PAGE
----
This year’s Manila Fame buzzed with a vibrance that has been missed over the past few years. On the first floor were row upon row of furniture booths featuring all styles, ranging from rococo to tense linear moderne.
Tucked amid all that was a little booth rumored to be owned by one Al Valenciano. It has an eye-popping array of handwoven Abel Iloko textiles, a hopeful assurance that somewhere out there, handcraftsmanship is alive and well.
At the entrance of the second floor was another statement of artisanal preservation—booths of weavers and beaders showcasing crafts in danger of extinction, if not properly supported.
In the main hall was a merry mix of various products, from Christmas décor to fine jewelry, textiles and accessories for the home.
At the center was the sprawling display of Hive and Kenneth Cobonpue, the furniture designer of the moment, with pieces coveted by fine modern homes.
Among the highlights of this year’s exhibition was the introduction of Hive’s young Filipino designers, adding a new energy to the brilliant cluster of talents led by Cobonpue, Luisa Robinson (Hive’s own design manager), Christy Manguerra, Kai Igot, Joseph Laxina, and foreign designers Danny Fang of the Netherlands, Korea’s Hae Young Yoon, and Brad Stebbing from Australia.
In line with Hive’s goal of producing lighting and interior accessories that are innovative and with a high sense of technical discipline and craftsmanship, each young designer exhibited an individual and distinct knowledge of his or her material, coming up with forms that fit right in with Hive’s vision.
Hub of activity
Hive’s booth was a hub of activity from day one, with most, if not all, of the exhibiting designers present in all days. Central were Cobonpue’s own new furniture lines, under his own brand.
“Rapunzel,” a totally upholstered set with a base of braiding like the fairytale princess’ tresses, consisted of a lemon-yellow sofa and armchairs in that deep maroon shade of mangosteen, its seats and backs abundantly stuffed.
Another sala set in dove gray seemed to have gotten its decorative inspiration from the crocheted chain stitch. Coffee and side table coordinates had bent rounded edges and giant running stitches in a darker shade for accent.
Close by were two white recliner chairs whose shapes paid tribute to the Venetian gondola. Sky-blue cushions contributed comfort.
The come-on object of curiosity was Cobonpue’s version of a bicycle built for two, an old-style two-wheel bike in mint green with a coated bamboo sidecar whose proportions were more akin to a comfortably wide butterfly armchair. Hardly a pedestrian mode of transportation, the vehicle unabashedly smacked of pleasurable resort idleness.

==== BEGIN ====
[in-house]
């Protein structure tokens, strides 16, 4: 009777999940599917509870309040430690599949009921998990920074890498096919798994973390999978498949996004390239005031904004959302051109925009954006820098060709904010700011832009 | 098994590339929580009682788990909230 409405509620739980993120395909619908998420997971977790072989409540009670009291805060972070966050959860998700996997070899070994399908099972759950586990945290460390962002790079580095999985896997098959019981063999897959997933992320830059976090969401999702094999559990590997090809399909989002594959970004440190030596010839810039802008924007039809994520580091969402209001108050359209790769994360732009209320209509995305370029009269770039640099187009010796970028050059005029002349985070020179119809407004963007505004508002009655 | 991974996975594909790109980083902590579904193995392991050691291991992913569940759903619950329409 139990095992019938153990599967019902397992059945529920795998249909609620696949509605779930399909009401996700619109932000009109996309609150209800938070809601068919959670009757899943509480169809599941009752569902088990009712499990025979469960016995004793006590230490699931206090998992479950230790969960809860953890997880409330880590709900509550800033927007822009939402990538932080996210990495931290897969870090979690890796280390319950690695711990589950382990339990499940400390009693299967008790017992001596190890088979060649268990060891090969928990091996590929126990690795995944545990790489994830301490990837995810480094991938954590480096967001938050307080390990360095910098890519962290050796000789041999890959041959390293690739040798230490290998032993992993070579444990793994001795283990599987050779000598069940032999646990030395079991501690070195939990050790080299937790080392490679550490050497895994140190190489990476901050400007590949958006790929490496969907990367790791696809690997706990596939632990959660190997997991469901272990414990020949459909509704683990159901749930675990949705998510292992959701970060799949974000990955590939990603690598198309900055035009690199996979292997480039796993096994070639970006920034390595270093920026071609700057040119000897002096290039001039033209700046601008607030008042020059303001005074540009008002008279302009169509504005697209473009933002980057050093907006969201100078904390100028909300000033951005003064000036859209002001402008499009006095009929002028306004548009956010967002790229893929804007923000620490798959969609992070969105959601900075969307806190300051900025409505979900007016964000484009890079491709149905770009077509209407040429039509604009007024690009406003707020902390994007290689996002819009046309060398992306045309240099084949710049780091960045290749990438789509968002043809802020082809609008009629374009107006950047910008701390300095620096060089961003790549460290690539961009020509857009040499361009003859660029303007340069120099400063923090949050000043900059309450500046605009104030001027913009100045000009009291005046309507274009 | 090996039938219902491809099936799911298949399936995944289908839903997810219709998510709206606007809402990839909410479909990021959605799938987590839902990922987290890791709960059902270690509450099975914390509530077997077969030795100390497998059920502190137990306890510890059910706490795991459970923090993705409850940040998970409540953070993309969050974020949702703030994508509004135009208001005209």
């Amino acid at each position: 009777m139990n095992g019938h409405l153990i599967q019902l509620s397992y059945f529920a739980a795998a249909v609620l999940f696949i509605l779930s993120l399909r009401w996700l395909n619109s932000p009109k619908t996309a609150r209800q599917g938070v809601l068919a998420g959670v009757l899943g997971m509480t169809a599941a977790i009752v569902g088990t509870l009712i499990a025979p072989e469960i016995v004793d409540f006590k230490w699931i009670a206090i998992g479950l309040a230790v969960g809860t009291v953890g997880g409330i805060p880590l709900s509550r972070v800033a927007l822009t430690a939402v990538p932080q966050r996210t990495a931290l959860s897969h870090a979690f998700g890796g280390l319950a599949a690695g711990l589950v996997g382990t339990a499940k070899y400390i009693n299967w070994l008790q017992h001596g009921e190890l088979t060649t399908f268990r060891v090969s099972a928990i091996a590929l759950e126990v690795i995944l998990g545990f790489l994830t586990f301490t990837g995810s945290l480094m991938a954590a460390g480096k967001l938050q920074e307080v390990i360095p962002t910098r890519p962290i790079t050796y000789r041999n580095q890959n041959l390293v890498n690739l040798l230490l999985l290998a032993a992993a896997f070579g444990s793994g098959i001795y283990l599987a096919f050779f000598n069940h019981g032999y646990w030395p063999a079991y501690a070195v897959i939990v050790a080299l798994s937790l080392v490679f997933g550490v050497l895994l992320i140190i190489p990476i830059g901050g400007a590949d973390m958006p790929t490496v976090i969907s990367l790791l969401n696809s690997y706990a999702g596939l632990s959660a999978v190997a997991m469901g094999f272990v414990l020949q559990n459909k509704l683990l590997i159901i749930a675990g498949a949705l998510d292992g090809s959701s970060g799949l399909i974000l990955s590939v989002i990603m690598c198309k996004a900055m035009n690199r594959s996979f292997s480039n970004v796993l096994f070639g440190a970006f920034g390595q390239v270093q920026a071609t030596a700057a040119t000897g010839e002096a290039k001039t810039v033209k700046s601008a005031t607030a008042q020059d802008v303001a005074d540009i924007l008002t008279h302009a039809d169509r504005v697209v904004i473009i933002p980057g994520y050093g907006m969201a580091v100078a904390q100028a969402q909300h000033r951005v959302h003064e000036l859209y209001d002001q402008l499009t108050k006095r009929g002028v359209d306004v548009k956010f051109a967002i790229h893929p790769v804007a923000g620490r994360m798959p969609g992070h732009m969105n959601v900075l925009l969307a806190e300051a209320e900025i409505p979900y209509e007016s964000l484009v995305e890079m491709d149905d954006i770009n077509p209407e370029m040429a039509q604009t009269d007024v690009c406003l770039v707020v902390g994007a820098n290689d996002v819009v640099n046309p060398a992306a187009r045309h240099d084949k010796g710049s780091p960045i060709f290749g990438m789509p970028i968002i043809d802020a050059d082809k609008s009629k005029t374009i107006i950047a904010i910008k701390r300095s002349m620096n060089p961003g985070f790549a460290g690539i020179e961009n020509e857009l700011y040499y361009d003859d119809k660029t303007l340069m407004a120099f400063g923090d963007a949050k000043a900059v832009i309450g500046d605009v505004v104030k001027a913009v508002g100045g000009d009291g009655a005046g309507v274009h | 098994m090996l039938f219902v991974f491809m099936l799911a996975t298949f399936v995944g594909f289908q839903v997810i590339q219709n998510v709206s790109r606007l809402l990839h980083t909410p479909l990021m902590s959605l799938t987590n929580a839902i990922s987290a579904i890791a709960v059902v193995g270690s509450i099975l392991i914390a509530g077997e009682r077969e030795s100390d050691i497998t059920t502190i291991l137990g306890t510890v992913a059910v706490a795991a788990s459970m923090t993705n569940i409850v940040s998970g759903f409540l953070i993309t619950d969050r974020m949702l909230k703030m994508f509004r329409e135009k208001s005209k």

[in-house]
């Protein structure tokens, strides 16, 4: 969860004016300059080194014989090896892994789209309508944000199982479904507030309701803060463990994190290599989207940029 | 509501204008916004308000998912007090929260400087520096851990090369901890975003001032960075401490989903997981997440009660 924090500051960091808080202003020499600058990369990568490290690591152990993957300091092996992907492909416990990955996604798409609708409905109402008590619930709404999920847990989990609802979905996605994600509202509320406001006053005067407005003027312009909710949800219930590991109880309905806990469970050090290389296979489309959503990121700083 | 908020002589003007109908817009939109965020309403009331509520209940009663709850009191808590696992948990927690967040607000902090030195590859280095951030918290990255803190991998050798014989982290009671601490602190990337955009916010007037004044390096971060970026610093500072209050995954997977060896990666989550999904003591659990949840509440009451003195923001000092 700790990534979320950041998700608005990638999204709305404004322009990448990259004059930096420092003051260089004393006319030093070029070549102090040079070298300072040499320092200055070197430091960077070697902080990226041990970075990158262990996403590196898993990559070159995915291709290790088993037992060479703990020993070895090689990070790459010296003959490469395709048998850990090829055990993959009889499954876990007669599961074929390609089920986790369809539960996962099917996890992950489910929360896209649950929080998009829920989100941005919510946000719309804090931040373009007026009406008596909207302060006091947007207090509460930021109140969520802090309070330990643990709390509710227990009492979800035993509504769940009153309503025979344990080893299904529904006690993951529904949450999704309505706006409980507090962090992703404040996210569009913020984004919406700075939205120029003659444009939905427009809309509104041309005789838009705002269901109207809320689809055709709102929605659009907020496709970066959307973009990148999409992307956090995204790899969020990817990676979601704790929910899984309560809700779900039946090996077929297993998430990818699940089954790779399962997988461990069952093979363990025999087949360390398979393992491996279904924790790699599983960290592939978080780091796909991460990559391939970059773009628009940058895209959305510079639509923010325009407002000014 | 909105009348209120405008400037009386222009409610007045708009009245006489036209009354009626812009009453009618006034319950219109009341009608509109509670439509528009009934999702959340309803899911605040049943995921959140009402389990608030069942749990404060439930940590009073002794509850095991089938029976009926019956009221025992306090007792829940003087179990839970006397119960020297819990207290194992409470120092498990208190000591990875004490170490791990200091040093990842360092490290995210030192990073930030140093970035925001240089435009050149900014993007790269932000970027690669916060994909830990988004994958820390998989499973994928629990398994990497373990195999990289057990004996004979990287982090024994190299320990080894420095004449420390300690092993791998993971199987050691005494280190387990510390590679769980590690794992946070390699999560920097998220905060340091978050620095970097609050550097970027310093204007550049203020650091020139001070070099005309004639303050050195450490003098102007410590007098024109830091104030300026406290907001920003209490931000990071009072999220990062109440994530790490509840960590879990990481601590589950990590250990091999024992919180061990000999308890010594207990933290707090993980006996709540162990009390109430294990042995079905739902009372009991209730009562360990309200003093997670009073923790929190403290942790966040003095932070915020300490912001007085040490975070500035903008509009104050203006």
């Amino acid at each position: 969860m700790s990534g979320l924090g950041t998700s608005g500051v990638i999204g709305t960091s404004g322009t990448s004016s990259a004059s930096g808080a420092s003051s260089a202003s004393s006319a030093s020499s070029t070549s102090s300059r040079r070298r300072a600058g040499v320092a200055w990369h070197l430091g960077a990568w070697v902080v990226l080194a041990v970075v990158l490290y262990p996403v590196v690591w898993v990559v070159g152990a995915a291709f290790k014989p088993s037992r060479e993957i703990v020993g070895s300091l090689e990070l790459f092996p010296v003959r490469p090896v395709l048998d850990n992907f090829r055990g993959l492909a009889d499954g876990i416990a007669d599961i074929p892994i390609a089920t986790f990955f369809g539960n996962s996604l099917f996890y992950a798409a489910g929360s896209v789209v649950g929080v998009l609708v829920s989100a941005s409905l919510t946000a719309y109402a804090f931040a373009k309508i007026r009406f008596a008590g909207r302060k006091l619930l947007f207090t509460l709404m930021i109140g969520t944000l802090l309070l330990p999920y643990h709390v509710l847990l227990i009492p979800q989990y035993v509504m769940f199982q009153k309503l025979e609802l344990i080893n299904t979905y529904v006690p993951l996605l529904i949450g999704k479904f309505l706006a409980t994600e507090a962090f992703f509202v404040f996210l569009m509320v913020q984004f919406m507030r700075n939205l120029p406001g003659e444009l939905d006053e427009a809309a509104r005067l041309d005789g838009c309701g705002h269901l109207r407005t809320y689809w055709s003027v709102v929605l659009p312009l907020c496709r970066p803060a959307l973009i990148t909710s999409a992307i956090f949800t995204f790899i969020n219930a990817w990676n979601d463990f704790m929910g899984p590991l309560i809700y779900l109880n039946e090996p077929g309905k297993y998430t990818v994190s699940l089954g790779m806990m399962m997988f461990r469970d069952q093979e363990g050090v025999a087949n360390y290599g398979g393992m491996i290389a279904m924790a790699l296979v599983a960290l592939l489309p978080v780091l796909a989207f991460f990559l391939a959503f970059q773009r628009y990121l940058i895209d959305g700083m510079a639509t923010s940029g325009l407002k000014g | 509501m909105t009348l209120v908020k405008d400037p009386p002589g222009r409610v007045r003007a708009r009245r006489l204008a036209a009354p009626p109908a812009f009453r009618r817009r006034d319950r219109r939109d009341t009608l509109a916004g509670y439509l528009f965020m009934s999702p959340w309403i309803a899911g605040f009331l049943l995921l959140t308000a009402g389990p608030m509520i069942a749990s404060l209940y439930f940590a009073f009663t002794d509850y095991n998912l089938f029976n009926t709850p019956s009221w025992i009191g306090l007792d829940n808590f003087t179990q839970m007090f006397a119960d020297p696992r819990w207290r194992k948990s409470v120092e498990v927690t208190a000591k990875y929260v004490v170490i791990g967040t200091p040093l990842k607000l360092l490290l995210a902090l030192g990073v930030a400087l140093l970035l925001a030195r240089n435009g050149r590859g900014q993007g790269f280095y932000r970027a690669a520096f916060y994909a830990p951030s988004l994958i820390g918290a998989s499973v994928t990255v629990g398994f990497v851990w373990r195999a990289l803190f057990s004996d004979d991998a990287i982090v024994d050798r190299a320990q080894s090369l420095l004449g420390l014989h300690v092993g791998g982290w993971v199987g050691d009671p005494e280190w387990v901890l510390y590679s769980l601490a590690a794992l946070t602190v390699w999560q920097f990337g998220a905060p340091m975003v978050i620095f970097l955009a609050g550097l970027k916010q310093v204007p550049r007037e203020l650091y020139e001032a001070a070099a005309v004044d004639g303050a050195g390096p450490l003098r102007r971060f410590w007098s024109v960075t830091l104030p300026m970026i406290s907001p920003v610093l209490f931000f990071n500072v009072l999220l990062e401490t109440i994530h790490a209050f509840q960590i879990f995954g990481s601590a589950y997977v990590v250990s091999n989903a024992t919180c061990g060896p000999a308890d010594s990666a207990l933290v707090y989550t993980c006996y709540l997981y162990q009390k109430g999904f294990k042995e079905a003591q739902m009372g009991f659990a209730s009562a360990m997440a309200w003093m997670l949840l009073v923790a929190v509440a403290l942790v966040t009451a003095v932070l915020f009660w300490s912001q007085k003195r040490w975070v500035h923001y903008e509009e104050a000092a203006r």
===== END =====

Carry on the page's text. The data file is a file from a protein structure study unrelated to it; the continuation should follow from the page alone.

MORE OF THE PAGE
Draped on one side of the booth was Robinson’s sensuous black leather vine, “Secret Garden,” made up of 20 modules of woven leather retazos twisted and shaped into roses, leaves and tendrils, one module carelessly strewn as a centerpiece over a dining table.
Robinson’s new design, “Sway,” was a miniature modification of her previous “Dragon Tail” lamp. Likewise made of tyvech, constructed in her signature origami style, the dainty lit forms were stuck on wires weighed down by smooth river stones. One could imagine the origami forms swaying in the wind, like lyrical giant firefly or Lilliputian dragon tails.
“Poppy” is a ceiling lamp shaped like a topiary ball made up of paper poppy flowers in sepia, a delicate cluster of dried flowers, either pressed between the pages of a romantic novel—or ready for the drug factory. The poppy is not only a flower; it is a creation of Christy Manguerra.
Dutch designer Danny Fang had ceiling lamps of various sizes hanging at different heights. “Checkmate” is of white papier maché, reinforced with kraft paper interior, gilded in 22-karat gold leaf. Contrast of material, which seems to be a signature Hive treatment, is evident in this piece that marries roughness and glitz.
The new young designers’ pieces were varied, yet somehow had a unified sensibility, whether it was in the astuteness of design, or in that certain undefined standard that has been slowly developed and rendered by Hive’s mentoring design team.
Jinggoy Buensuceso, a visual artist and sculptor by education, chose metal as his medium for “Boulders,” his set of oxidized metal planters. Rough and rustic but geometrically modern, the yellow-gold oxidation makes for a dramatic contrast against the greens.
Mona Alcudia’s “Menagerie” is her take on planters. Made of stonecast, the egg-shaped wall accessories had curious antlers shooting out above the demi-egg shapes, forming representations of horned animals: reindeer, ram, moose and elk.
Necessarily used for lush, creeping vines like ivy, where the vines eventually grow and wrap themselves around the metal antler forms, they evolve into miniature topiaries. With the soft foliage against the stonecast “faces,” the totality is a playfully vegetated, sculpted Georgia O’Keefe wannabe.
Ultramodern and young is Olivia D’Aboville’s wall sconces of plastic stirrers. Massed together and lit from behind with LEDs, “Anemone” is inspired by D’Aboville’s affinity with the sea. In recent exhibits, she has constantly mined the sea for its forms, successfully translating them into sensuous, moving, tactile lighting fixtures in the material she favors, plastic.
“Float” is a floor lamp and a table lamp of ashwood veneer by Lilianna Manahan. Stark, simple and disciplined, the downlighting that is created by an opaque top of the same material creates a kind of halo around the fixture. The definite silhouette of the lamp’s body and the soft effect the light creates make for an interesting contrapuntal study on mass versus light.
The work of new and seasoned designers, as seen at the Hive display, can be viewed as an indication that there is an emerging standard and a hope, and that measures are being taken to raise the proverbial bar in an environment that is slowly being swallowed up by mediocrity.